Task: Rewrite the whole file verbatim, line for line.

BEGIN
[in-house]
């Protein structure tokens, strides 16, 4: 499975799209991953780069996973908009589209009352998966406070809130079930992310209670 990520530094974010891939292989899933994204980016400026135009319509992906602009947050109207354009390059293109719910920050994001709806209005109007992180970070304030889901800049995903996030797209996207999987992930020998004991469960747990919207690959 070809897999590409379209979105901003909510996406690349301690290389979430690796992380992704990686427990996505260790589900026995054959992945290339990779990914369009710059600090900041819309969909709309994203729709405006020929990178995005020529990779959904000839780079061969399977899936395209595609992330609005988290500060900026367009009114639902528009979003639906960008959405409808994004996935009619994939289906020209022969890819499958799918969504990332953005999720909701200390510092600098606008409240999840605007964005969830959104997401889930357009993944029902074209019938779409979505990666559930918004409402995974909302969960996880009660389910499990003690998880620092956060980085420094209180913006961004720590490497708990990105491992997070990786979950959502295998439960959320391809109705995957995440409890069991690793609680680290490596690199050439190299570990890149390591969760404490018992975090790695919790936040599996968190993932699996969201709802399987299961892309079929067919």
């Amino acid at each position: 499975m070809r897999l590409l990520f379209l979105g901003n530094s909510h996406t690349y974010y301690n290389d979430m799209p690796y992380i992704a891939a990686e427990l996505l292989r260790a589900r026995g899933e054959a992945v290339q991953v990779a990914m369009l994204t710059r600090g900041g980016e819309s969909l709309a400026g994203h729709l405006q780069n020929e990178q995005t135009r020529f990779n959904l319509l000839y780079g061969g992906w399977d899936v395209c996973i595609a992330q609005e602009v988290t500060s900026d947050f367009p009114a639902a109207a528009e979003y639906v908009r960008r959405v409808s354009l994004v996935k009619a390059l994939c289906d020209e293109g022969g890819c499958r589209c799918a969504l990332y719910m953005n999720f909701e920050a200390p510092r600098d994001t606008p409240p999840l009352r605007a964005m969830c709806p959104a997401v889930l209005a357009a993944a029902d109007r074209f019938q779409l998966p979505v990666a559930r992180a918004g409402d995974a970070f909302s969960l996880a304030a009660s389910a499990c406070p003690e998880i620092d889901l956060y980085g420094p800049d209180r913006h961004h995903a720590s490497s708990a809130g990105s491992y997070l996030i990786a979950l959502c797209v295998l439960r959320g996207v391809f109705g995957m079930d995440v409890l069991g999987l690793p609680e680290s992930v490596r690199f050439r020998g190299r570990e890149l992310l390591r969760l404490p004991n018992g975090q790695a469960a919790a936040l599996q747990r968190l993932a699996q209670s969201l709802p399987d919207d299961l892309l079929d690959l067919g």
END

[in-house]
């Protein structure tokens, strides 16, 4: 499975799209991953780069996973908009589209009352998966406070809130079930992310209670 990520530094974010891939292989899933994204980016400026135009319509992906602009947050109207354009390059293109719910920050994001709806209005109007992180970070304030889901800049995903996030797209996207999987992930020998004991469960747990919207690959 070809897999590409379209979105901003909510996406690349301690290389979430690796992380992704990686427990996505260790589900026995054959992945290339990779990914369009710059600090900041819309969909709309994203729709405006020929990178995005020529990779959904000839780079061969399977899936395209595609992330609005988290500060900026367009009114639902528009979003639906960008959405409808994004996935009619994939289906020209022969890819499958799918969504990332953005999720909701200390510092600098606008409240999840605007964005969830959104997401889930357009993944029902074209019938779409979505990666559930918004409402995974909302969960996880009660389910499990003690998880620092956060980085420094209180913006961004720590490497708990990105491992997070990786979950959502295998439960959320391809109705995957995440409890069991690793609680680290490596690199050439190299570990890149390591969760404490018992975090790695919790936040599996968190993932699996969201709802399987299961892309079929067919």
């Amino acid at each position: 499975m070809r897999l590409l990520f379209l979105g901003n530094s909510h996406t690349y974010y301690n290389d979430m799209p690796y992380i992704a891939a990686e427990l996505l292989r260790a589900r026995g899933e054959a992945v290339q991953v990779a990914m369009l994204t710059r600090g900041g980016e819309s969909l709309a400026g994203h729709l405006q780069n020929e990178q995005t135009r020529f990779n959904l319509l000839y780079g061969g992906w399977d899936v395209c996973i595609a992330q609005e602009v988290t500060s900026d947050f367009p009114a639902a109207a528009e979003y639906v908009r960008r959405v409808s354009l994004v996935k009619a390059l994939c289906d020209e293109g022969g890819c499958r589209c799918a969504l990332y719910m953005n999720f909701e920050a200390p510092r600098d994001t606008p409240p999840l009352r605007a964005m969830c709806p959104a997401v889930l209005a357009a993944a029902d109007r074209f019938q779409l998966p979505v990666a559930r992180a918004g409402d995974a970070f909302s969960l996880a304030a009660s389910a499990c406070p003690e998880i620092d889901l956060y980085g420094p800049d209180r913006h961004h995903a720590s490497s708990a809130g990105s491992y997070l996030i990786a979950l959502c797209v295998l439960r959320g996207v391809f109705g995957m079930d995440v409890l069991g999987l690793p609680e680290s992930v490596r690199f050439r020998g190299r570990e890149l992310l390591r969760l404490p004991n018992g975090q790695a469960a919790a936040l599996q747990r968190l993932a699996q209670s969201l709802p399987d919207d299961l892309l079929d690959l067919g």